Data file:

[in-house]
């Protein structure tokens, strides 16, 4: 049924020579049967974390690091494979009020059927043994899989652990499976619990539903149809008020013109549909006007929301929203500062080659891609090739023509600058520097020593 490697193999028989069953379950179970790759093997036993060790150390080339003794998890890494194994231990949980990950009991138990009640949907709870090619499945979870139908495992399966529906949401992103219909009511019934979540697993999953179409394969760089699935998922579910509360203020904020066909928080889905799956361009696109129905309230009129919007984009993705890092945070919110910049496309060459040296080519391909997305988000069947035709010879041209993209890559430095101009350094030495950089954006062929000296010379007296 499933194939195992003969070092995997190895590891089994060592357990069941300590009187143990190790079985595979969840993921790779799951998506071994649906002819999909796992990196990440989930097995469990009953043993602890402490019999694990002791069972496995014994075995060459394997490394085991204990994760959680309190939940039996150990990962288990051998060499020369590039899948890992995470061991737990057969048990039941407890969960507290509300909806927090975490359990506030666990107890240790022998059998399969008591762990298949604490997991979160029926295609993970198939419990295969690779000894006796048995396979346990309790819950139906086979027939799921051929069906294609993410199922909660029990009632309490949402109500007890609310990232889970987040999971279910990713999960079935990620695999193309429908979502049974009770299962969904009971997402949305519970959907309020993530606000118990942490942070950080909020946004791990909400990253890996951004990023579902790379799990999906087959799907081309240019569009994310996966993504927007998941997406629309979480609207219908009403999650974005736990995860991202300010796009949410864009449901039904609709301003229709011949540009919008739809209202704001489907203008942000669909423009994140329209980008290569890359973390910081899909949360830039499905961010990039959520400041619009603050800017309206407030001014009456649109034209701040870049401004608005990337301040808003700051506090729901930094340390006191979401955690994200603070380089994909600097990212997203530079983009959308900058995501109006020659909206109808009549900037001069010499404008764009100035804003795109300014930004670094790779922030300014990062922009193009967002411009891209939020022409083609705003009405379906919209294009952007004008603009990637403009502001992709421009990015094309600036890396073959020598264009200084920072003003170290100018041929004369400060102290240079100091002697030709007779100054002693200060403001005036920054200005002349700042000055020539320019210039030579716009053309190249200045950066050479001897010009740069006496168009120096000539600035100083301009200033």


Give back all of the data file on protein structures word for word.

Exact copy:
[in-house]
């Protein structure tokens, strides 16, 4: 049924020579049967974390690091494979009020059927043994899989652990499976619990539903149809008020013109549909006007929301929203500062080659891609090739023509600058520097020593 490697193999028989069953379950179970790759093997036993060790150390080339003794998890890494194994231990949980990950009991138990009640949907709870090619499945979870139908495992399966529906949401992103219909009511019934979540697993999953179409394969760089699935998922579910509360203020904020066909928080889905799956361009696109129905309230009129919007984009993705890092945070919110910049496309060459040296080519391909997305988000069947035709010879041209993209890559430095101009350094030495950089954006062929000296010379007296 499933194939195992003969070092995997190895590891089994060592357990069941300590009187143990190790079985595979969840993921790779799951998506071994649906002819999909796992990196990440989930097995469990009953043993602890402490019999694990002791069972496995014994075995060459394997490394085991204990994760959680309190939940039996150990990962288990051998060499020369590039899948890992995470061991737990057969048990039941407890969960507290509300909806927090975490359990506030666990107890240790022998059998399969008591762990298949604490997991979160029926295609993970198939419990295969690779000894006796048995396979346990309790819950139906086979027939799921051929069906294609993410199922909660029990009632309490949402109500007890609310990232889970987040999971279910990713999960079935990620695999193309429908979502049974009770299962969904009971997402949305519970959907309020993530606000118990942490942070950080909020946004791990909400990253890996951004990023579902790379799990999906087959799907081309240019569009994310996966993504927007998941997406629309979480609207219908009403999650974005736990995860991202300010796009949410864009449901039904609709301003229709011949540009919008739809209202704001489907203008942000669909423009994140329209980008290569890359973390910081899909949360830039499905961010990039959520400041619009603050800017309206407030001014009456649109034209701040870049401004608005990337301040808003700051506090729901930094340390006191979401955690994200603070380089994909600097990212997203530079983009959308900058995501109006020659909206109808009549900037001069010499404008764009100035804003795109300014930004670094790779922030300014990062922009193009967002411009891209939020022409083609705003009405379906919209294009952007004008603009990637403009502001992709421009990015094309600036890396073959020598264009200084920072003003170290100018041929004369400060102290240079100091002697030709007779100054002693200060403001005036920054200005002349700042000055020539320019210039030579716009053309190249200045950066050479001897010009740069006496168009120096000539600035100083301009200033």